One of my friends invited me to come to France in 2009. It reminded me of how you were at my house the night before I flew on a plane for the first time, to Europe, no less, and you talked to me for a half-hour about every single thing that was going to happen, from the minute I got to O'Hare to the time the plane landed in Copenhagen. You had flown so many times you weren't scared at all. I've been thinking about going to France a lot, and wondering if this is something I'll be able to do. Last Sunday, Andy and I took the day off and went to St. Honore Boulangerie (you have to say "boulangerie," instead of "bakery," you're paying to say boulangerie). They have no plugs here, and seating is precious. That's how it should be here, though. Everything is just too good, and everyone wants it, so the place is packed and humming. Everyone thinks this is a good place, and it is, because if you get a seat on the weekend you almost feel embarrassed, like you couldn't possibly deserve it. In your seat, you become instantly urbane and untroubled, somehow: You have a seat. And a cappuccino. And a strawberry mille-feuilles. It all cost, you know, $9.75 — but isn't it wonderful? It is. We sat outside, under the canopy, as it rained. I could've stayed all day. I love cafe society. Later we went to see Paris, Je T'aime. Little seemingly disparate stories all wrapped up, for me at least, by the last one with Margo Martindale, as the American woman who visits Paris by herself. 14e arrondissement. Andy kept talking to me, about how good it was, especially that last one, and what it meant, and I could not speak, a huge sobbing yawp stuck in my throat, knowing that if I opened my mouth nothing but a primitive noise would come out. I was very moved by that last one. I didn't see it coming, somehow. But it was incredibly beautiful, and weirdly unexpected. You don't expect such beauty can come with a fanny pack, somehow, but you're wrong, and that's humbling, and cathartic. We clapped at the end and a few people shyly joined us in that. In some ways I haven't really stopped thinking about it, especially as I lurch around my own city, looking for a place to land, to love. My sister is moving so we've been thinking and talking about "place" a lot. Having written this just now I'm left with the feeling of just not wanting to think about it anymore, and just live. Who cares. It's all good. Another catharsis.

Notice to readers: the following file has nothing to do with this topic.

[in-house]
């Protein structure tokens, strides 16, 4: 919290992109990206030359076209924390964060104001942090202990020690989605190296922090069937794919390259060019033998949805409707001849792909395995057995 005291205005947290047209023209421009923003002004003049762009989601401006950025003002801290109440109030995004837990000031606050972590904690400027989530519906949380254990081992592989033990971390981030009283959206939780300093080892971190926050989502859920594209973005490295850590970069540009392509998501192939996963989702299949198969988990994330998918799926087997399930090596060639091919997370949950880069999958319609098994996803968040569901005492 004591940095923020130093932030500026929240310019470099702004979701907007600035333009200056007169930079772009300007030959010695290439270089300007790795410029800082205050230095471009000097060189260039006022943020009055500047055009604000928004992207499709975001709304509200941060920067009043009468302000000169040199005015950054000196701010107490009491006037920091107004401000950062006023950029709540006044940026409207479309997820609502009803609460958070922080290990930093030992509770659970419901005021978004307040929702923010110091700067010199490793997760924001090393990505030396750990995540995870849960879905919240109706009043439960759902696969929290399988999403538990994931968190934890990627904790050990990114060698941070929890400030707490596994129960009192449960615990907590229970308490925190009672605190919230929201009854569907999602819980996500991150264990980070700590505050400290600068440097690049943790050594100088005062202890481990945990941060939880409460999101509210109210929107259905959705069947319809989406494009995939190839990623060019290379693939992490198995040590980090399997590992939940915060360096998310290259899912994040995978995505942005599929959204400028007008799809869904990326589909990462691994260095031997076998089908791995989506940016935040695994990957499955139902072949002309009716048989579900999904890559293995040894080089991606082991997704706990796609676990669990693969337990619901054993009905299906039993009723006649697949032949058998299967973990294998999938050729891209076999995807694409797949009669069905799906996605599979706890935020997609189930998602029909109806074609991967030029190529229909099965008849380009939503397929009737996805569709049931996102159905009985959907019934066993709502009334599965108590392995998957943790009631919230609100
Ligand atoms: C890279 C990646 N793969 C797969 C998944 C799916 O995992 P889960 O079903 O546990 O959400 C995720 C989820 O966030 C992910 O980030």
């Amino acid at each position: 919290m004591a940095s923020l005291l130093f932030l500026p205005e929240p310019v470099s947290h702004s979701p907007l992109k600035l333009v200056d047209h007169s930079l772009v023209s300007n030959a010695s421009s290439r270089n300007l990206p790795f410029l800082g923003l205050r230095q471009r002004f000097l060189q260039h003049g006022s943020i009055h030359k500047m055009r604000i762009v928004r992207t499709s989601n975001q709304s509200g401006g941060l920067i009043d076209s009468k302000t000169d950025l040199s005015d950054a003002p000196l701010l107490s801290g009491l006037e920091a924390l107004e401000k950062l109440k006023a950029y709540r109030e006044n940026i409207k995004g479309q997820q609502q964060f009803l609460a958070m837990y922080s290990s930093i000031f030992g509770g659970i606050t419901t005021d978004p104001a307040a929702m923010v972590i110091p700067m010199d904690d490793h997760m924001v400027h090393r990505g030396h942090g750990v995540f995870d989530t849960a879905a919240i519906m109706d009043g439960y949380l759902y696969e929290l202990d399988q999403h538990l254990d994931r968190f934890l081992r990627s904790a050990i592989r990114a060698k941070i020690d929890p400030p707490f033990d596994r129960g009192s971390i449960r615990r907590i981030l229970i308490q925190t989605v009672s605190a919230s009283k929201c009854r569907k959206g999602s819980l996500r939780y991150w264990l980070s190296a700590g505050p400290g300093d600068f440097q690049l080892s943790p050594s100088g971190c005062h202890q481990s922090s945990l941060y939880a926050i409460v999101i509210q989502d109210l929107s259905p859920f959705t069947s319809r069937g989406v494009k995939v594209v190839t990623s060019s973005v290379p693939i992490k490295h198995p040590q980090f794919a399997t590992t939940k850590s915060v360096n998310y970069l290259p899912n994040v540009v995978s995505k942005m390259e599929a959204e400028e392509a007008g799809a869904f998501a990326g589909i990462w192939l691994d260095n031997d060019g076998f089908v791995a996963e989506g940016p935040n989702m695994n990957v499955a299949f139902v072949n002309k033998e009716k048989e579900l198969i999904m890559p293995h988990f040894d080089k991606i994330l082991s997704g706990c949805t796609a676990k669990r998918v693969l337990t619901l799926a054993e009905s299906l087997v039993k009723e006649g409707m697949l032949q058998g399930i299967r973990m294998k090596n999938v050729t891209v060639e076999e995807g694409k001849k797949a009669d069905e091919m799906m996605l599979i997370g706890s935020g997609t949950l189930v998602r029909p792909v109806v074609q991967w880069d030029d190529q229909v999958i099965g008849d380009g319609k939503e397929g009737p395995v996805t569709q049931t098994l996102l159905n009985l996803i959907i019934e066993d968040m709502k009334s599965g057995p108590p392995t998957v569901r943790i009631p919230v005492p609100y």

I hope you and Mae are doing well and that the plants you planted when you weren't feeling good are thriving. If you have a recipe for Thai coconut-chicken soup will you send it to me? Kiss Mae for me and send me some pictures of the apartment. I want to see it. Andy says to say hi and sends love, and joins me in my plea for you to visit, as always, no pressure, just sincere longing to see to you again, and to meet Mae. Though I do expect to at least train it out there, somewhere, sometime soon. Ish.